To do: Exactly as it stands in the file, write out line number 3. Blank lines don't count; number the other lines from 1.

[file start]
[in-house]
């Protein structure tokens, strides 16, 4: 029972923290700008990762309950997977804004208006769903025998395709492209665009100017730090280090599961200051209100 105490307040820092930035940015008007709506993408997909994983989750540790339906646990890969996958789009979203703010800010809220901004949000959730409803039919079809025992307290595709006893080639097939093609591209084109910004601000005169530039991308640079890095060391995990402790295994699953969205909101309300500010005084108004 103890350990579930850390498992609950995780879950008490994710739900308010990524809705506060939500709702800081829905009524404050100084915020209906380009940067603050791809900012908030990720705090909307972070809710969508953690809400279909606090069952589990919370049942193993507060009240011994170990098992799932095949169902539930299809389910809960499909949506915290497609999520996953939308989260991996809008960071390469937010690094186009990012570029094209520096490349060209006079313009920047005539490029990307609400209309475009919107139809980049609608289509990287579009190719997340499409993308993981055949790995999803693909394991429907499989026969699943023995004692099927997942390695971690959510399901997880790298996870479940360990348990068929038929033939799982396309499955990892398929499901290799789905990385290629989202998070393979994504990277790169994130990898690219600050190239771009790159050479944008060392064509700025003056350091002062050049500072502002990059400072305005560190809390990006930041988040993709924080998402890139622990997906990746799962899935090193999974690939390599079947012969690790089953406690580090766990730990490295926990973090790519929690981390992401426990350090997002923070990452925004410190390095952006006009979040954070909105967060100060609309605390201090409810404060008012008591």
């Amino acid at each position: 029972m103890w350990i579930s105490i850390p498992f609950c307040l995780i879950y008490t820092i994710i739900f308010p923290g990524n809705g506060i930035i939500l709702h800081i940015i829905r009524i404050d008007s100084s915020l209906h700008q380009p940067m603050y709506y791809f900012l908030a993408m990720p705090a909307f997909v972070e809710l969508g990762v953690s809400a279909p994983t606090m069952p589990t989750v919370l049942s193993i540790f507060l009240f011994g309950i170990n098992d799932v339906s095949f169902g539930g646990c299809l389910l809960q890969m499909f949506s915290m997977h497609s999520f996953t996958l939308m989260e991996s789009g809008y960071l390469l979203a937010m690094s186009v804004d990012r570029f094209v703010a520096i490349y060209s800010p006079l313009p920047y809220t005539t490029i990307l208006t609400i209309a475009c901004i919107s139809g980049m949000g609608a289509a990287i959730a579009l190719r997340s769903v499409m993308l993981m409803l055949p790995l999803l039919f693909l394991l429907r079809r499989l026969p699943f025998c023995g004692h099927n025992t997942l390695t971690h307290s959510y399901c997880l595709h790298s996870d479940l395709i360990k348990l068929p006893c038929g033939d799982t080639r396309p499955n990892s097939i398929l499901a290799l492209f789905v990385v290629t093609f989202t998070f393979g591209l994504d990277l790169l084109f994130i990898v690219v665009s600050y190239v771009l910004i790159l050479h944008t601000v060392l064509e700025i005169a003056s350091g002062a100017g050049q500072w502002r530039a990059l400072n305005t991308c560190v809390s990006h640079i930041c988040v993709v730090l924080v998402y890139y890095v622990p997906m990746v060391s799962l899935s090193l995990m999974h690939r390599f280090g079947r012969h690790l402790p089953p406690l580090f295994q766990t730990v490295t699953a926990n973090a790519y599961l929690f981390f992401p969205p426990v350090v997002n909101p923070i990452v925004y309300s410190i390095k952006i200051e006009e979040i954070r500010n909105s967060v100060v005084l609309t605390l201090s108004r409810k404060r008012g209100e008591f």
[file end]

């Amino acid at each position: 029972m103890w350990i579930s105490i850390p498992f609950c307040l995780i879950y008490t820092i994710i739900f308010p923290g990524n809705g506060i930035i939500l709702h800081i940015i829905r009524i404050d008007s100084s915020l209906h700008q380009p940067m603050y709506y791809f900012l908030a993408m990720p705090a909307f997909v972070e809710l969508g990762v953690s809400a279909p994983t606090m069952p589990t989750v919370l049942s193993i540790f507060l009240f011994g309950i170990n098992d799932v339906s095949f169902g539930g646990c299809l389910l809960q890969m499909f949506s915290m997977h497609s999520f996953t996958l939308m989260e991996s789009g809008y960071l390469l979203a937010m690094s186009v804004d990012r570029f094209v703010a520096i490349y060209s800010p006079l313009p920047y809220t005539t490029i990307l208006t609400i209309a475009c901004i919107s139809g980049m949000g609608a289509a990287i959730a579009l190719r997340s769903v499409m993308l993981m409803l055949p790995l999803l039919f693909l394991l429907r079809r499989l026969p699943f025998c023995g004692h099927n025992t997942l390695t971690h307290s959510y399901c997880l595709h790298s996870d479940l395709i360990k348990l068929p006893c038929g033939d799982t080639r396309p499955n990892s097939i398929l499901a290799l492209f789905v990385v290629t093609f989202t998070f393979g591209l994504d990277l790169l084109f994130i990898v690219v665009s600050y190239v771009l910004i790159l050479h944008t601000v060392l064509e700025i005169a003056s350091g002062a100017g050049q500072w502002r530039a990059l400072n305005t991308c560190v809390s990006h640079i930041c988040v993709v730090l924080v998402y890139y890095v622990p997906m990746v060391s799962l899935s090193l995990m999974h690939r390599f280090g079947r012969h690790l402790p089953p406690l580090f295994q766990t730990v490295t699953a926990n973090a790519y599961l929690f981390f992401p969205p426990v350090v997002n909101p923070i990452v925004y309300s410190i390095k952006i200051e006009e979040i954070r500010n909105s967060v100060v005084l609309t605390l201090s108004r409810k404060r008012g209100e008591f």